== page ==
Sporting Colours: Sport and Politics in South Africa
Robson Books Ltd (1994)
Runner-up in William Hill Sports Book of the Year, 1994
In November 1991 a group of South African cricketers — all but two of whom were white — arrived in Calcutta. The two countries did not recognise each other; there had been no diplomatic or formal contact since 1948, when the white nationalists came to power in South Africa; this was the first time a direct flight had been made from South Africa to India. The visitors did not even have visas to enter the country. But within minutes of the aircraft touching down, thousands of cheering Indians, who only weeks previously would have seen these young men as ambassadors of apartheid, lined the streets to welcome them as if they were conquering heroes.
Since these extraordinary scenes occurred, South Africa has returned to all the major sporting events from which it had been banned due to its apartheid policies. For over 20 years South Africa was the pariah of international sport, its very presence at any international event threatening to destabilise the whole edifice of sporting competition between nations. Now, suddenly, South Africa was welcomed everywhere, including the Olympic Games from which it had been banned since 1964.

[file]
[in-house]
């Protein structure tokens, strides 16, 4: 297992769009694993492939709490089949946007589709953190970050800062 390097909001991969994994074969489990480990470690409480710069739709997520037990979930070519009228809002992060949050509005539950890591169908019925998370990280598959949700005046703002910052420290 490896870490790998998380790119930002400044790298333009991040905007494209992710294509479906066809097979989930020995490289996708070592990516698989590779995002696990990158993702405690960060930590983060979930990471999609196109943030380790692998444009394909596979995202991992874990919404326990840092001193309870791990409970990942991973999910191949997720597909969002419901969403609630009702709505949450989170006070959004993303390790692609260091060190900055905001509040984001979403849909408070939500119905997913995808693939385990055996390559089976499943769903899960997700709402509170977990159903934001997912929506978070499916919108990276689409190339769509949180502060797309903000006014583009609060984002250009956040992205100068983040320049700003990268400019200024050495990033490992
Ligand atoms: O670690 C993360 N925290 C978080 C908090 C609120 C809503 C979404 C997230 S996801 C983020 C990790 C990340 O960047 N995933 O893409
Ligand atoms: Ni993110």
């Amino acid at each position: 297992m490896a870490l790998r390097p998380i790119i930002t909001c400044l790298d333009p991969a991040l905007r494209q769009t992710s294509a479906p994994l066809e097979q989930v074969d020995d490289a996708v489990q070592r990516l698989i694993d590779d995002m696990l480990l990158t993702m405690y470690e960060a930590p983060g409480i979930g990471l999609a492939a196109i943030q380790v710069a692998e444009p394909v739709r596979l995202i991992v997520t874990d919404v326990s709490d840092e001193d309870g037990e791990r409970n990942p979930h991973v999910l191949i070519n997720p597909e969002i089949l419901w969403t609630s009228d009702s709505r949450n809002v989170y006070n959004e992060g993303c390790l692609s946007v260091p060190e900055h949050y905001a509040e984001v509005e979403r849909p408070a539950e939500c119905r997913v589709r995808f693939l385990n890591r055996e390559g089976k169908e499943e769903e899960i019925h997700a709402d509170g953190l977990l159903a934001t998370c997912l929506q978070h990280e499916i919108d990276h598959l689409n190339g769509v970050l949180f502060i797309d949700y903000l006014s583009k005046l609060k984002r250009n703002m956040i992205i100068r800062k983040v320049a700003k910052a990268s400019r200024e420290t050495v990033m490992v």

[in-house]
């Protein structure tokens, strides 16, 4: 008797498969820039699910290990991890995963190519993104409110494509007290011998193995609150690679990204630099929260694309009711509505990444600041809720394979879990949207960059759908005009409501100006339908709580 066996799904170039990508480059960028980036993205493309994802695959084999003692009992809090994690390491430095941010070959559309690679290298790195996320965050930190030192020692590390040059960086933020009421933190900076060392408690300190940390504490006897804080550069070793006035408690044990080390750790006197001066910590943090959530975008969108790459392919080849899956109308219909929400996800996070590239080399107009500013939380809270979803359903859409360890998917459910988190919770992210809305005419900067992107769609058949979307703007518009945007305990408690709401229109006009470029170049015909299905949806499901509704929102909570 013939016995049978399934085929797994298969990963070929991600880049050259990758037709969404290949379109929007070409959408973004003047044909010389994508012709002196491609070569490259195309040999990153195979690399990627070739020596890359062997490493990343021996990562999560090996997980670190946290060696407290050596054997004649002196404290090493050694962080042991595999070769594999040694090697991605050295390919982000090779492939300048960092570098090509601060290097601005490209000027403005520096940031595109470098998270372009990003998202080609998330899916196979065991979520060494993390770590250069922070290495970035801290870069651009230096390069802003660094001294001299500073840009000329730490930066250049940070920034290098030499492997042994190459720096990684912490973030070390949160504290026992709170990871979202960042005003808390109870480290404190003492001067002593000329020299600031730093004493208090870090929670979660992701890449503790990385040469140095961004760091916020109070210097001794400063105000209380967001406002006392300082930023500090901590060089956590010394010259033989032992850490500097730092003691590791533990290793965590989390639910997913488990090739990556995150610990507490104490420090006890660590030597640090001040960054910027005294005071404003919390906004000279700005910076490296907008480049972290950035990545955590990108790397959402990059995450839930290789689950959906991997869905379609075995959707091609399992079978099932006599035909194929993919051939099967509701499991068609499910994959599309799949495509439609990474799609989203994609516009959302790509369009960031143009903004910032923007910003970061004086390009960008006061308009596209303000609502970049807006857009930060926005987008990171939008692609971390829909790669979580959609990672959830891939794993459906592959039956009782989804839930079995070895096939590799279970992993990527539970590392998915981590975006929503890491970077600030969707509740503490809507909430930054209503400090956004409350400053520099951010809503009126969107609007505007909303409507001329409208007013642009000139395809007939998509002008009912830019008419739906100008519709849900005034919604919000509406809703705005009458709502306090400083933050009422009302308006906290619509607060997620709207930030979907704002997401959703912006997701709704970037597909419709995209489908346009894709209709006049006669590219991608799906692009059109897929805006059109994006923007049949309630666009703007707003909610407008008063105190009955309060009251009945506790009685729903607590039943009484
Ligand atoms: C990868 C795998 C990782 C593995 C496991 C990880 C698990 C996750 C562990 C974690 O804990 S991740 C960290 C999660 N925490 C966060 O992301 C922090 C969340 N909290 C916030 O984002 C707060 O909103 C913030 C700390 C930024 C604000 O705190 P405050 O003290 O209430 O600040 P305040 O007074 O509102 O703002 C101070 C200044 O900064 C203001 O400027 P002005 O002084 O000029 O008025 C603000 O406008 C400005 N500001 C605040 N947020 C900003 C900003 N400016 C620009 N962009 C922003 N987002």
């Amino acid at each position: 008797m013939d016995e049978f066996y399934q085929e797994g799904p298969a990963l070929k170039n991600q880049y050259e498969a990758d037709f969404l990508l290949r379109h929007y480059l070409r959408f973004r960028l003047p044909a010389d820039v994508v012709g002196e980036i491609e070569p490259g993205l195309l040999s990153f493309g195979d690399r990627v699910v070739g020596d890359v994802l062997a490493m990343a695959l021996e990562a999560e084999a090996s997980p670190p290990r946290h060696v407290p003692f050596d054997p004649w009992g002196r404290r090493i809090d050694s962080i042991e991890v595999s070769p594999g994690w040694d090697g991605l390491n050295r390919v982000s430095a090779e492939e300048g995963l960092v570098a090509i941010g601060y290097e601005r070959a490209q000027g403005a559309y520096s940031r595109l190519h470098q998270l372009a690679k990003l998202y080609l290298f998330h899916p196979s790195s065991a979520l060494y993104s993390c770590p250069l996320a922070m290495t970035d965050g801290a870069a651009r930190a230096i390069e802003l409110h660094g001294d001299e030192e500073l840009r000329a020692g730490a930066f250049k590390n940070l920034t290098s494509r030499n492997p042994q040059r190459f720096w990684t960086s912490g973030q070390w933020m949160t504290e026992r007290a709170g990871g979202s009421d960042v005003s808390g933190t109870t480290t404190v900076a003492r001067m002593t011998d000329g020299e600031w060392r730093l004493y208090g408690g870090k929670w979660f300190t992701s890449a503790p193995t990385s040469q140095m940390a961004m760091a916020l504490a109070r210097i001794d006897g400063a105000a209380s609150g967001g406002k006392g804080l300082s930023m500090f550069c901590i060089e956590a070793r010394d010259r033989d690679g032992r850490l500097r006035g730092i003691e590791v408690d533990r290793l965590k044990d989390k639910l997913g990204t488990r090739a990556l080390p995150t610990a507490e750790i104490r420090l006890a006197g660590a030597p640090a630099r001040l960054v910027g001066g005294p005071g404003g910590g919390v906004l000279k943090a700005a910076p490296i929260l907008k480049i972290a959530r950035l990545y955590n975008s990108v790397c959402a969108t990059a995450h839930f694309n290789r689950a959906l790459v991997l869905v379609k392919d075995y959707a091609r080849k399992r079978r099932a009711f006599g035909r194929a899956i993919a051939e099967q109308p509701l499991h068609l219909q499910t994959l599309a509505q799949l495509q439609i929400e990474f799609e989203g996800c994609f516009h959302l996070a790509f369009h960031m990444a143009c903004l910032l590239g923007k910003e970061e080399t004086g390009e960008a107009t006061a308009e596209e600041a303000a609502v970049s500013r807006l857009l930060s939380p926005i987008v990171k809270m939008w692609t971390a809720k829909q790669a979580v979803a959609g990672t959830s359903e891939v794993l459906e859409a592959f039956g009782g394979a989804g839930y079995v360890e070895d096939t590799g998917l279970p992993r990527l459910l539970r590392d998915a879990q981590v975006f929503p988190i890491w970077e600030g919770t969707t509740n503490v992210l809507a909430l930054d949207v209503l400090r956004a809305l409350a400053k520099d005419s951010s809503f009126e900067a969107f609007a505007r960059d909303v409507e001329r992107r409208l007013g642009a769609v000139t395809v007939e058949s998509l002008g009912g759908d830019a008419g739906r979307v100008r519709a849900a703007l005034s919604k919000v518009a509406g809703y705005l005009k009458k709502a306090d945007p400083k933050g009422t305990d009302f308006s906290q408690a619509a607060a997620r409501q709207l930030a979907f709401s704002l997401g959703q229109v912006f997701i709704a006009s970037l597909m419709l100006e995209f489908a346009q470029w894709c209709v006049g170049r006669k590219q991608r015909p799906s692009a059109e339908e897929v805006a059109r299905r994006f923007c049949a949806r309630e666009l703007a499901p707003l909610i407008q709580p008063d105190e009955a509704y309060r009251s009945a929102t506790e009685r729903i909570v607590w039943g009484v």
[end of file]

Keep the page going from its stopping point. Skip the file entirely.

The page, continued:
In Sporting Colours: Sport and Politics in South Africa, author and journalist Mihir Bose presents a vivid portrait of one of the most complicated, racially scarred countries in the world. He explains why the poison of racism led to the highly effective sports boycott, looks at the efforts to break the boycott by the white authorities and recounts the dramatic way in which these sports authorities are now endeavouring to shed their racist image. With first-hand accounts by many of the principal players in this drama, this timely and compelling book describes how the sports which once helped to divide South Africa are now transforming it.